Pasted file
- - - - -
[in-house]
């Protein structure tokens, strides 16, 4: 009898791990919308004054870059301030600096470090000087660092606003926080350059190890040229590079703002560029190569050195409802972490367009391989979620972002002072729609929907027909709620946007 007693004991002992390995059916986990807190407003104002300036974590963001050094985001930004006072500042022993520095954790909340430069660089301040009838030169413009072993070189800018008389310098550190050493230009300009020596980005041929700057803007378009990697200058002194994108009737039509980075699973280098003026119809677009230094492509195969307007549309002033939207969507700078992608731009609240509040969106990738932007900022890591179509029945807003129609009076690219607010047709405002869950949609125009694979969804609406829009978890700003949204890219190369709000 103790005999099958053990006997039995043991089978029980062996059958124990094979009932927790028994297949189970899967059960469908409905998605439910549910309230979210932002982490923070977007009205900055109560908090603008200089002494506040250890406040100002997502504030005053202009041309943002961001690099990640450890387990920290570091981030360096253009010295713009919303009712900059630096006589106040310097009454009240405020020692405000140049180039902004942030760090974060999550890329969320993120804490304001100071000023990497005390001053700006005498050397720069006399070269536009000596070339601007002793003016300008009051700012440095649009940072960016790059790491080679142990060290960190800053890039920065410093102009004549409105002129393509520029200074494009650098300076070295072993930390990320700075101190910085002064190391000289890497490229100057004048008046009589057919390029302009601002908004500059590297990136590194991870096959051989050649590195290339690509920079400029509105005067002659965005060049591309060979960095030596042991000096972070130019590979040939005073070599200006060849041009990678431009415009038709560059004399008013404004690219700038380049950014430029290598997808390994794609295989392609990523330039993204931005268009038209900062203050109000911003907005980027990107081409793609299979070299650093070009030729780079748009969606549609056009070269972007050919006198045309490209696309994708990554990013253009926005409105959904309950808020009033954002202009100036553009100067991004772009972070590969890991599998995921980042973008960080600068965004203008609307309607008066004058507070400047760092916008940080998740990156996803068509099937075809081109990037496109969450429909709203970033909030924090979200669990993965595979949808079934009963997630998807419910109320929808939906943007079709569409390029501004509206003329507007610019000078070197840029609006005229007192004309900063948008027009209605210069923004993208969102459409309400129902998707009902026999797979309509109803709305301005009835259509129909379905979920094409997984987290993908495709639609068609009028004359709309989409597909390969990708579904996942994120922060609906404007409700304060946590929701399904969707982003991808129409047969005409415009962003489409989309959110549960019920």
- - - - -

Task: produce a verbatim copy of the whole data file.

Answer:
[in-house]
């Protein structure tokens, strides 16, 4: 009898791990919308004054870059301030600096470090000087660092606003926080350059190890040229590079703002560029190569050195409802972490367009391989979620972002002072729609929907027909709620946007 007693004991002992390995059916986990807190407003104002300036974590963001050094985001930004006072500042022993520095954790909340430069660089301040009838030169413009072993070189800018008389310098550190050493230009300009020596980005041929700057803007378009990697200058002194994108009737039509980075699973280098003026119809677009230094492509195969307007549309002033939207969507700078992608731009609240509040969106990738932007900022890591179509029945807003129609009076690219607010047709405002869950949609125009694979969804609406829009978890700003949204890219190369709000 103790005999099958053990006997039995043991089978029980062996059958124990094979009932927790028994297949189970899967059960469908409905998605439910549910309230979210932002982490923070977007009205900055109560908090603008200089002494506040250890406040100002997502504030005053202009041309943002961001690099990640450890387990920290570091981030360096253009010295713009919303009712900059630096006589106040310097009454009240405020020692405000140049180039902004942030760090974060999550890329969320993120804490304001100071000023990497005390001053700006005498050397720069006399070269536009000596070339601007002793003016300008009051700012440095649009940072960016790059790491080679142990060290960190800053890039920065410093102009004549409105002129393509520029200074494009650098300076070295072993930390990320700075101190910085002064190391000289890497490229100057004048008046009589057919390029302009601002908004500059590297990136590194991870096959051989050649590195290339690509920079400029509105005067002659965005060049591309060979960095030596042991000096972070130019590979040939005073070599200006060849041009990678431009415009038709560059004399008013404004690219700038380049950014430029290598997808390994794609295989392609990523330039993204931005268009038209900062203050109000911003907005980027990107081409793609299979070299650093070009030729780079748009969606549609056009070269972007050919006198045309490209696309994708990554990013253009926005409105959904309950808020009033954002202009100036553009100067991004772009972070590969890991599998995921980042973008960080600068965004203008609307309607008066004058507070400047760092916008940080998740990156996803068509099937075809081109990037496109969450429909709203970033909030924090979200669990993965595979949808079934009963997630998807419910109320929808939906943007079709569409390029501004509206003329507007610019000078070197840029609006005229007192004309900063948008027009209605210069923004993208969102459409309400129902998707009902026999797979309509109803709305301005009835259509129909379905979920094409997984987290993908495709639609068609009028004359709309989409597909390969990708579904996942994120922060609906404007409700304060946590929701399904969707982003991808129409047969005409415009962003489409989309959110549960019920």